A simplified understanding of tooth decay.

Plaque is the sticky biofilm that builds up on all our teeth and it contains a wide range of bacteria, most of which do no harm. Some of these bacteria use the sugars from our diet and convert it to acid which dissolves the tooth and commences a cavity to form and keep a cavity progressing. Those who have a high sugar intake in food and drinks change the balance of the bacteria living in their plaque, to the types that predominantly require the sugars to survive and multiply. Foods and drinks that are acidic also dissolve tooth structure and create sensitivity and speed up decay. 

An understanding of level of acidity of foods and drinks

An understanding of the level of acidity of foods and drinks is wise in preventing problems. Levels of acidity and alkalinity are measured as pH, with pH 7 being neutral (like pure water). A pH lower than 7 is acidic and above 7 is alkaline.

Tooth decay and acid erosion of our teeth only occurs when the pH of the plaque around the tooth structure falls below 5.5. Many normal foods and drinks have a lower pH than 5.5 and will lower the pH of the plaque around the teeth.

The acidity built up in the plaque stays for quite a long time after the source of the acidity has gone, so tooth structure keeps being dissolved and erodes away. Frequent snacking on sweet food or soft drinks keeps the acid levels high in the plaque for most hours in the day and is more damaging than getting it all over and done with in just one lot in a day.

The Role of Saliva

Our saliva helps by buffering the acid and also flushing some of it away. Our saliva is our natural defense against decay and attack by acidic food and drinks, and a healthy balanced flow is needed. A lot of prescription medicines and also recreational drugs impedes normal saliva protection, and also all our normal drugs on nicotine, alcohol and caffeine. As we age, our saliva formation reduces. This is unfortunate timing, because at the same time, the roots of our teeth are becoming exposed. For this reason, we get an upsurge in decay in our senior years.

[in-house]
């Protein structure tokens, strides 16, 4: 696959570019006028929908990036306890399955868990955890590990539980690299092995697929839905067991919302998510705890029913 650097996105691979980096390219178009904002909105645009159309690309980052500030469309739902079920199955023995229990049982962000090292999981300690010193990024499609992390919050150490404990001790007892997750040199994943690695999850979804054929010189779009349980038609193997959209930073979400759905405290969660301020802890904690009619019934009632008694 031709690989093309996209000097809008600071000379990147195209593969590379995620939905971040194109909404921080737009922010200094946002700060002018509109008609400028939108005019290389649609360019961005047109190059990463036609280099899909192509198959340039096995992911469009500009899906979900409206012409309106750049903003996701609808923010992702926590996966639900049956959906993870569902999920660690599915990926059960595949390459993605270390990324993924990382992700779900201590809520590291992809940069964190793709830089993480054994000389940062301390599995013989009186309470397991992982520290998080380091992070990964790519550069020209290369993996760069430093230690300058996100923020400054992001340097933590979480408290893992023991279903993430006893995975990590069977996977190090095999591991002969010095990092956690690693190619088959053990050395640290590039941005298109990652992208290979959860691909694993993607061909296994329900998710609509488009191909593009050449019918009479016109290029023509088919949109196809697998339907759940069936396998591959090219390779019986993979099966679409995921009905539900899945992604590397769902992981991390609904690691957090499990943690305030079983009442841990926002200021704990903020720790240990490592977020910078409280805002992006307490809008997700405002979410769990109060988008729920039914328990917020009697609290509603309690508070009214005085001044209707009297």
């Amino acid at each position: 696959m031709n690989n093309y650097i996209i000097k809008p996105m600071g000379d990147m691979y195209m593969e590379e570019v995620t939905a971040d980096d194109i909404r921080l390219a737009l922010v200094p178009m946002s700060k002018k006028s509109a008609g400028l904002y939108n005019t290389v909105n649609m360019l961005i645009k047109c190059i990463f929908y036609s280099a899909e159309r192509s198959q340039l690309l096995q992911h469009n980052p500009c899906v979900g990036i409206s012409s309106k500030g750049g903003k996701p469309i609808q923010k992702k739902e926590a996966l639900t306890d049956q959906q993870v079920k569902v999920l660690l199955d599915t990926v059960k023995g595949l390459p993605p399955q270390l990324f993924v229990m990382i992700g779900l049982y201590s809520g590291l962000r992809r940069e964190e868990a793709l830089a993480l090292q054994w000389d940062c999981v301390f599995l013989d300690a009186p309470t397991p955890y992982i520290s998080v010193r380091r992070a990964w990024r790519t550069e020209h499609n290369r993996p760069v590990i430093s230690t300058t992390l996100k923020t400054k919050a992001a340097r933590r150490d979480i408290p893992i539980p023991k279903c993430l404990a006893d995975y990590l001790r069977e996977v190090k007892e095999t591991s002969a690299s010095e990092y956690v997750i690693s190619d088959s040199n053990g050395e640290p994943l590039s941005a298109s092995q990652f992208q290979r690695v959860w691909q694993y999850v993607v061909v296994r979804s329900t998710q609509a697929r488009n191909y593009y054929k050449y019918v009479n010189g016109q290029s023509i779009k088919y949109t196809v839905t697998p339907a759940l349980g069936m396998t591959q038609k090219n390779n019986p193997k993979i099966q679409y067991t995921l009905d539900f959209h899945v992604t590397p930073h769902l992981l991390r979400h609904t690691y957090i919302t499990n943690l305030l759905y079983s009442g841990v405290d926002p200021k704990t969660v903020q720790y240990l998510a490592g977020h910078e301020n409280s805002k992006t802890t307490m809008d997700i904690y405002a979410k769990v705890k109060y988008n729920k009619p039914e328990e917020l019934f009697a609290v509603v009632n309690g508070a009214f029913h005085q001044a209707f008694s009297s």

When Decay Happens

Did you know that tooth decay can progress more rapidly in specific layers of our teeth? The hard layers like cementum covering the roots and the inner dentin beneath the enamel are more susceptible. Enamel, on the other hand, with its higher concentration of inorganic compounds, tends to decay more slowly and can resist acid attacks better.

Now, let’s talk about some culprits that can really wreak havoc on our teeth. Energy drinks, sports drinks, and soft drinks (especially colas) are among the top offenders. Even citrus fruits, known for their health benefits, can contribute to tooth decay due to their acidity. But wait, the most damaging substance to our teeth might surprise you—it’s stomach acid. Conditions like Gastroesophageal Reflux Disorder (GORD), heartburn, and Silent Reflux can expose our teeth to stomach acid, leading to significant decay over time.

What’s even more concerning is that many people may not realize they have Silent Reflux until they start noticing more cavities despite maintaining good oral hygiene and avoiding excessive sweets and soft drinks. Let’s talk about some other dental dangers. Conditions such as bulimia and chronic vomiting (common during pregnancy or in cases of alcoholism) can cause serious damage to teeth due to frequent exposure to stomach acid.

And it’s not just adults who need to be cautious. Tooth decay can start early, even in toddlers. Leaving a bottle containing anything other than plain water in a child’s mouth during sleep—whether it’s milk, expressed breast milk, or sweetened drinks—can increase the risk of cavities.Just a note; never dip pacifiers in honey, treacle, or any sweet flavoring. This can also contribute to tooth decay in young children.

Remember, a little awareness and preventive measures can go a long way in preserving our precious smiles.

Make an Enquiry

  • Phone (07) 4051 4580
  • Fax (07) 4031 5226
  • Email info@futuredental.com.au
  • Address Ground Floor "Accent on McLeod"
    93-95 McLeod St

    Cairns QLD 4870
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